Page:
For most homebuyers, bank owned properties, or REO’s (short for “real estate owned”) are the bargain of a lifetime. Most buyers see more opportunities than they have a chance to actually purchase, as these properties are very competitive and require a strategy appropriate with this market.
Searching REO’s: There are many websites touting the ability to search bank owned properties, yet buyers are often more confused afterwards than before. The simple answer is the vast majority of properties available to non-cash buyers are on the Multiple Listing Service (MLS) and those not listed almost always are not really for sale. I have lists of homes for sale from virtually every major lender, and every single listing is in the MLS. I also work with most of the most successful agents that specialize in representing banks, and often they will provide a heads up to a property coming online, but very rarely. So many websites claim to offer access to foreclosed homes, but really all they do is subscribe to RealtyTrac. And almost all of these are in the process of foreclosure where a buyer cannot get to the property. Worse, I have found the data on RealtyTrac to be dated and inaccurate. RealtyTrac offers a tease of data for free, but the actual information has never led me to a property that was really still for sale.
REOs are priced to sell: One large company determined that REOs were 17% cheaper per square foot than non-REOs. Remember, however, that banks usually will not negotiate any credits for repairs, often do not clear termites from the properties, the properties are often in rougher condition, and the terms of the contract are much stricter. At the end , a buyer can expect to save significantly.
When to offer more than list price: Banks typically set competitive prices to move their inventory, so often the price is at, close to, or even below the market price, causing a lot of competition to purchase. If a home is in good condition and priced correctly, expect many offers and a competitive situation. In several situations I have been one of 8 or more offers, and I have a colleague who claims to have had 105 offers on one property! Banks rank their offers Good-Better-Best. Best is an all-cash offer. Better is a 10% or more down payment conventional offer. Good is an FHA offer, so typically an FHA offer has to be fast and at full price or needs to wait for the property to be on the market 30 days or so.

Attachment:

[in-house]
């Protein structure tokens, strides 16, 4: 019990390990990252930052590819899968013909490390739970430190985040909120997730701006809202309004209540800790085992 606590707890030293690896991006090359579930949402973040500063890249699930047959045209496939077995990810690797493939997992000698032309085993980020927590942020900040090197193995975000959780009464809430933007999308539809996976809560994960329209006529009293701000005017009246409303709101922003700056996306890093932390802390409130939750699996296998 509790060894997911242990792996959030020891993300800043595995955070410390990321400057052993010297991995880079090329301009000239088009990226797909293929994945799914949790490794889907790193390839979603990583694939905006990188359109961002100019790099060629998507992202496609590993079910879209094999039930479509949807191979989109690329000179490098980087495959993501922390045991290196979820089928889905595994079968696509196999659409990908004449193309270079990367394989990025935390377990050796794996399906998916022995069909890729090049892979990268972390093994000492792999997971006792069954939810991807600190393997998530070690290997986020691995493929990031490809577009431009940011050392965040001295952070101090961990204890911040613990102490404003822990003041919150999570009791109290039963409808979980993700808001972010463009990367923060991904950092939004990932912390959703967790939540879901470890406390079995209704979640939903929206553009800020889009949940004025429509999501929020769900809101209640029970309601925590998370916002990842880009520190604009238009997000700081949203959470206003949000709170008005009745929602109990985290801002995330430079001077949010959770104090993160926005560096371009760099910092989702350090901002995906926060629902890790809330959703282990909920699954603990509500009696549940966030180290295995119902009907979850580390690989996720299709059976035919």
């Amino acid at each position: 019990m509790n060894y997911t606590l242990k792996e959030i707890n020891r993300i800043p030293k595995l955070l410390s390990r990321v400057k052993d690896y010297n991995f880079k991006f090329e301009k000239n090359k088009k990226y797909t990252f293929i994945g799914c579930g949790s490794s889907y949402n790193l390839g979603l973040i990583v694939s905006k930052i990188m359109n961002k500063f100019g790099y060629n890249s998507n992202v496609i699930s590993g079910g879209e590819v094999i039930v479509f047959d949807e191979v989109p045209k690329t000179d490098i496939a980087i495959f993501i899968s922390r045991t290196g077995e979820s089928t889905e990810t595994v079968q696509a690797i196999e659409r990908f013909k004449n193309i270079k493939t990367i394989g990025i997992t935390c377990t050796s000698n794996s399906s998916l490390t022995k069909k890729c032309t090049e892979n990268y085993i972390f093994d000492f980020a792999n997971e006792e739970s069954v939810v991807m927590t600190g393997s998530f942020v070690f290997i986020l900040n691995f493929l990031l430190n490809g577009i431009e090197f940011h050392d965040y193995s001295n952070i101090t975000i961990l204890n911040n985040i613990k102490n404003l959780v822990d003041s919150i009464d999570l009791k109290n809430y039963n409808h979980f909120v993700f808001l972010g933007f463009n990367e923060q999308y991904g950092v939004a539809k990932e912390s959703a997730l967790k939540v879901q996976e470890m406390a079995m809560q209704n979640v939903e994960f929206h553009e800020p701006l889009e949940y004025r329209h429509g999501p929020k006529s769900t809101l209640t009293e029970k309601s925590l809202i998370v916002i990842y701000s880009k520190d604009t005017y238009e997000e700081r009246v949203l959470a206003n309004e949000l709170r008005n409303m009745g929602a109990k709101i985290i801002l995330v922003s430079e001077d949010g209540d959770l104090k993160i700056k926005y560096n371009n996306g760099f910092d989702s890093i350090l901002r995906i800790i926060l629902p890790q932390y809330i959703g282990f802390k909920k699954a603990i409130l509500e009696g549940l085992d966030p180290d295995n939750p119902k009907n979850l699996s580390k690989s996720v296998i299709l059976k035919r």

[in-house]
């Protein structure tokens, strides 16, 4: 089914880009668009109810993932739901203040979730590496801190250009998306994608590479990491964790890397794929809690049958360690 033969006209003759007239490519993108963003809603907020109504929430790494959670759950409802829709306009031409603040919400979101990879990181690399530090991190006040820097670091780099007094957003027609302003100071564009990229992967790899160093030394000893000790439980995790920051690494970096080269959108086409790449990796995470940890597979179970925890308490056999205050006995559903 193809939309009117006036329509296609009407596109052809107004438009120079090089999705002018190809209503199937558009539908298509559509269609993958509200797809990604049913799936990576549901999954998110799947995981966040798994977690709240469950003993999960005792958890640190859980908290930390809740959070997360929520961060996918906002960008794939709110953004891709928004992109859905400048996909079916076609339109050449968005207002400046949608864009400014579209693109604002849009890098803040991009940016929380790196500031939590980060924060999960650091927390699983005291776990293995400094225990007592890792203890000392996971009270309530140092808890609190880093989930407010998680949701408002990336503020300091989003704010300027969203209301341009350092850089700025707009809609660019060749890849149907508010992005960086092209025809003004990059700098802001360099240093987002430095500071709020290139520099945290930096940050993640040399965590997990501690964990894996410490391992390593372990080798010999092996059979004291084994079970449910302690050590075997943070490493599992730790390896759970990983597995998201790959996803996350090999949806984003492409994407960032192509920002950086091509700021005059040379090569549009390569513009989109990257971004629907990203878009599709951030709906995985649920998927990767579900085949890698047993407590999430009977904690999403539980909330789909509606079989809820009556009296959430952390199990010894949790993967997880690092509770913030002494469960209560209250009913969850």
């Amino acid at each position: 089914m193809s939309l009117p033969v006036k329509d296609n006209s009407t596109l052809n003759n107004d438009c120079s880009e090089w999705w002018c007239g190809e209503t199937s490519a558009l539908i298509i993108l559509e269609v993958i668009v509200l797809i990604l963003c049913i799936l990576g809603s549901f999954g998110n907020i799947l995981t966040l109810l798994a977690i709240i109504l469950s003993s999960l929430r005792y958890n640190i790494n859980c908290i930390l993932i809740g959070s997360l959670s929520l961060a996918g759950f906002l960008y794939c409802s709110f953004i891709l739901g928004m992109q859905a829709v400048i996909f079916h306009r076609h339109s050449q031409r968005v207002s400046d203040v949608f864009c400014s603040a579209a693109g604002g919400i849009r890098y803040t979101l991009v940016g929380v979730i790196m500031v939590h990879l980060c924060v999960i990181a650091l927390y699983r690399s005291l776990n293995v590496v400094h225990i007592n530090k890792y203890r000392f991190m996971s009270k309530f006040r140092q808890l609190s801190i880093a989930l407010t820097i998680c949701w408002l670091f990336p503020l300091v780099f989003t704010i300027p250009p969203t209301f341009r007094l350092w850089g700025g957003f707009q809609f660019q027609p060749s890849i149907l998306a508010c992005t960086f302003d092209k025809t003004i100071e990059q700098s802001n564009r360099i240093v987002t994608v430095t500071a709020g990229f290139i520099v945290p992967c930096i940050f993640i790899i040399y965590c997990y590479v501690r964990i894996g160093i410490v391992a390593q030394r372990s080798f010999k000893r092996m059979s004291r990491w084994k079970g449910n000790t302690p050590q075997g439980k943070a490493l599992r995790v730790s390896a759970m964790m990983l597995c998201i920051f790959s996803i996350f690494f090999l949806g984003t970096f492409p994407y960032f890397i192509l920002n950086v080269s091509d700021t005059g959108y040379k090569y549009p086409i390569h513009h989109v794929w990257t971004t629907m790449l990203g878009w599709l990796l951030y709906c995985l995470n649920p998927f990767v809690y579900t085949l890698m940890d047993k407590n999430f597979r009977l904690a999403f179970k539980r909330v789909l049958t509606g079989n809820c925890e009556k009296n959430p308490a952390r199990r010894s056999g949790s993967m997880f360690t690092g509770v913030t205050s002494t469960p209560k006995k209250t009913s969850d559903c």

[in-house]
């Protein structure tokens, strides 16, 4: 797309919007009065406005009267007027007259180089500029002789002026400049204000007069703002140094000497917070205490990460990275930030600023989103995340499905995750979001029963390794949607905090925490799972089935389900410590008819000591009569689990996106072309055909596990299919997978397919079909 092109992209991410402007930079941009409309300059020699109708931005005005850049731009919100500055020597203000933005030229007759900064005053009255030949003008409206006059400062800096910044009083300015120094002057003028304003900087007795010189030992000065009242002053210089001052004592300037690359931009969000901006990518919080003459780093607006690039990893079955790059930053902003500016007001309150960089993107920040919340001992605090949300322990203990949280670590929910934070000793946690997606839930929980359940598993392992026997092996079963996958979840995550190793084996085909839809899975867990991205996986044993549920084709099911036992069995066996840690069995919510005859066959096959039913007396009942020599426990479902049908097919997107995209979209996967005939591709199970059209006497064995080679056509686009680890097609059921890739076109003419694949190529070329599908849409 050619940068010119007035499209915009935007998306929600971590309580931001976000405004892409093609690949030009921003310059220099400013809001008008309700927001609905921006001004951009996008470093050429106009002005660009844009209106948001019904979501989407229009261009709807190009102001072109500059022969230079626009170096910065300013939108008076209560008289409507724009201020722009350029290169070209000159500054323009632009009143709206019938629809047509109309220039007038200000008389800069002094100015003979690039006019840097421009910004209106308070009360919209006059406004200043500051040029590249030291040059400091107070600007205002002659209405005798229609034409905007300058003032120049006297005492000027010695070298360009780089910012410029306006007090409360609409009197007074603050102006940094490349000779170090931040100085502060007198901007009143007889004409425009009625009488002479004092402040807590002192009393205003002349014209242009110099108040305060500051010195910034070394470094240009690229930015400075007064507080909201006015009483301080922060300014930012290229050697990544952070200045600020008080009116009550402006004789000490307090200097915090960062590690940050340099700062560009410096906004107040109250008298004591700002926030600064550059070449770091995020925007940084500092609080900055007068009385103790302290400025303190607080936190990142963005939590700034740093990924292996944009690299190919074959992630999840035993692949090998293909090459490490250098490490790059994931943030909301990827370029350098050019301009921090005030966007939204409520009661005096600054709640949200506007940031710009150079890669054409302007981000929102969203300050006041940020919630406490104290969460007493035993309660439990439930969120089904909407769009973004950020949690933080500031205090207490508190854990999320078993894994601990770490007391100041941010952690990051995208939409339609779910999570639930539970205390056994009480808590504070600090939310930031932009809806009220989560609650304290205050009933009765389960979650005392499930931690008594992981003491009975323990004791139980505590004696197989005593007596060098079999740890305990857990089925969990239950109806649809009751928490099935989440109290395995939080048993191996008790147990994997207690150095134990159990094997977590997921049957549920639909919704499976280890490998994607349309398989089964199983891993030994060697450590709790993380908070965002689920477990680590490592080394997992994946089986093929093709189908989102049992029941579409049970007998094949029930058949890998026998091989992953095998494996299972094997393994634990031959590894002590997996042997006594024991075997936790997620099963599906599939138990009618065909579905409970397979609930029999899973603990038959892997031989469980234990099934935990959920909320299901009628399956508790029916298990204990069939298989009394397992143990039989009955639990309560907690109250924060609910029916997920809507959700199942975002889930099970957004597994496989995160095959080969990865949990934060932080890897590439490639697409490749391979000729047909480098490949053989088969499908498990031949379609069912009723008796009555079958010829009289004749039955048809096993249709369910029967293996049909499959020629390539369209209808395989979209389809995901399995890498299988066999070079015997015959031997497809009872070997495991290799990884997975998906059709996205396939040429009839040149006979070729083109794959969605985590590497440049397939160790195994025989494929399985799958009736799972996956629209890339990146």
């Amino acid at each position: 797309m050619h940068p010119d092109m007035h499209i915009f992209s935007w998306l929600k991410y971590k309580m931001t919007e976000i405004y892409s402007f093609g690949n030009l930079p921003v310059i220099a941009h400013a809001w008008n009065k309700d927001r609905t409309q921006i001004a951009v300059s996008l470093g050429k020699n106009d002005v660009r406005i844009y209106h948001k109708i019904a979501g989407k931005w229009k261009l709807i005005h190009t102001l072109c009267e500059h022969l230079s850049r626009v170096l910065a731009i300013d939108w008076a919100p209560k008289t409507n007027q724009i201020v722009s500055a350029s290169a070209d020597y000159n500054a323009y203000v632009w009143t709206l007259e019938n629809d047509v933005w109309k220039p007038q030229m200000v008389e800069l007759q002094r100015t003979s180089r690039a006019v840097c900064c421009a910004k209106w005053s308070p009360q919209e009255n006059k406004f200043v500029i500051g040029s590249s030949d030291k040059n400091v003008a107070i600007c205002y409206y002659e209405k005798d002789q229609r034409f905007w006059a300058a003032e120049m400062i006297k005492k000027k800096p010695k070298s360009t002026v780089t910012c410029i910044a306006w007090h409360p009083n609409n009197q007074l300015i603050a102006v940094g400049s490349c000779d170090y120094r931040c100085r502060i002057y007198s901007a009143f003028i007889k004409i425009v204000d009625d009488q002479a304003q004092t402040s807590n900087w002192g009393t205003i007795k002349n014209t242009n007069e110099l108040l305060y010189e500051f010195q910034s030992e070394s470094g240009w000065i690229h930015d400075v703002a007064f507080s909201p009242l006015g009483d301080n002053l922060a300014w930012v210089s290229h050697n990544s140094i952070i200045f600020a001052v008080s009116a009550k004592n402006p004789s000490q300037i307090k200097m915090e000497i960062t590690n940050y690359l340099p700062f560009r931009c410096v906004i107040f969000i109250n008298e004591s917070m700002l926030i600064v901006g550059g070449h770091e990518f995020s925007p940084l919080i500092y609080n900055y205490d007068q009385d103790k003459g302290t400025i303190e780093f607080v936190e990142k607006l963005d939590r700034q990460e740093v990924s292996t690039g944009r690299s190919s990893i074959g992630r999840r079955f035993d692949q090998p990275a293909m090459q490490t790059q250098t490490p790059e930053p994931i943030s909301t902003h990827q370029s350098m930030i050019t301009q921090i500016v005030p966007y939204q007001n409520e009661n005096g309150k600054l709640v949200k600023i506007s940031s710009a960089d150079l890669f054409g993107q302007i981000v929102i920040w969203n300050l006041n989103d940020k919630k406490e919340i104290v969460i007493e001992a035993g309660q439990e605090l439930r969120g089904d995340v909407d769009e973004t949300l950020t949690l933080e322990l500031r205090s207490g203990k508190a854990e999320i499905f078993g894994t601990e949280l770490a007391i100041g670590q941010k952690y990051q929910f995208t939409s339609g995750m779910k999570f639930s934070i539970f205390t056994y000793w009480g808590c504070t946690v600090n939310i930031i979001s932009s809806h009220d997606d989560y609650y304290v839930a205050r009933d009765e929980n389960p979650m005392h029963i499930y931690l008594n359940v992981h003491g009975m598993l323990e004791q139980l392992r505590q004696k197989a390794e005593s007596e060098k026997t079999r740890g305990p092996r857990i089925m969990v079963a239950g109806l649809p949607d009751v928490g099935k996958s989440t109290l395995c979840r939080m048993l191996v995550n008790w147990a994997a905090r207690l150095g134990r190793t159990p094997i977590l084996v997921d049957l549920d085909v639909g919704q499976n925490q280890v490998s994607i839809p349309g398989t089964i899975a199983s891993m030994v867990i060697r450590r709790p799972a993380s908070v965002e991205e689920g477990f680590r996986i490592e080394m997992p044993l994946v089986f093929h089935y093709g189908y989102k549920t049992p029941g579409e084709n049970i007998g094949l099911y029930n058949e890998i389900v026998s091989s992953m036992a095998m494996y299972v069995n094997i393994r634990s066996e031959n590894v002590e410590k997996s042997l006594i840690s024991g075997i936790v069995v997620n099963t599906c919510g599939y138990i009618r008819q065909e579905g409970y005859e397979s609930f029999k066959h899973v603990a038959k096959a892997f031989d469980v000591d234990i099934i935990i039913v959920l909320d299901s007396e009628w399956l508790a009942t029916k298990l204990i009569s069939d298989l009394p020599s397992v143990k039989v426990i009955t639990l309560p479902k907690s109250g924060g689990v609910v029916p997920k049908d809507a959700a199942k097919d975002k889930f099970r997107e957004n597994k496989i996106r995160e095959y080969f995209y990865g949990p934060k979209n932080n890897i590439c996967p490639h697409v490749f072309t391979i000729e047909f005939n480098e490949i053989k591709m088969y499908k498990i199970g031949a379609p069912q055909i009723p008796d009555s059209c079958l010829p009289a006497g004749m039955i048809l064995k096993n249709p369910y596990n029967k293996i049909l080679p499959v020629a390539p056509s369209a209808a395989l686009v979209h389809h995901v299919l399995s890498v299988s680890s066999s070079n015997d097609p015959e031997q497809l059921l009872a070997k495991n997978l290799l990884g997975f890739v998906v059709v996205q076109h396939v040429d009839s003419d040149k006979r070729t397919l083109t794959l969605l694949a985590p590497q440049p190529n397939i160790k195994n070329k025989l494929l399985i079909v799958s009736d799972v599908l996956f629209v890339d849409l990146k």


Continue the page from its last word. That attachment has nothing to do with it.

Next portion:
When to negotiate: In the Westside of Los Angeles, bank owned properties sell for an average of 98% of their list price and average 60 days on the market. That is an average, and includes all the tough properties next to the freeway, burned out homes, etc. Properties in desirable areas and in decent condition go for their asking price. However, each bank and each listing agent they use have different pricing strategies. I have developed a system to track a particular seller to see their track record on pricing which is a good indicator of what the price should be to win the bid.
Preparing your offer: Most banks require a buyer to be pre-qualified with one of their loan officers even if the buyer is already prequalified with another reputable bank. Buyers, therefore, need to have all their documents ready to resend to that lender to get preapproved as quickly as possible. I also recommend that buyers initially get prequalified with Chase, Wells Fargo, or BofA/Countrywide initially as odds are one of them will be the owner of the property you will want to purchase.
The contract: Most banks will counter with their own contracts. The intial challenge is the form may be new to the buyer, the selling agent, even the listing agent, so it needs to be reviewed both thoroughly and quickly. The standard California Association of Realtors form for bank owned properties recommends buyers to retain legal counsel for review. Our company has every bank addendum reviewed by our legal department, but that is mostly for legal compliance issues. Typically, the addendums provide for the property to be purchased “as is,” causing increased risk for the buyer. Additionally, the banks will almost always counter with short periods for inspections and loan approval, often with ambiguous language or unrealistically short time periods. All of these need to be reviewed with your agent for your strategy. Finally, since the bank has not lived in the property, they typically cannot disclose defects, so an thorough inspection is critical.
Conclusion: While bank owned properties include substantially more risks, these are all risks that can be negotiated with a professional agent that is familiar with this market. Please let me know if I can help in ANY way.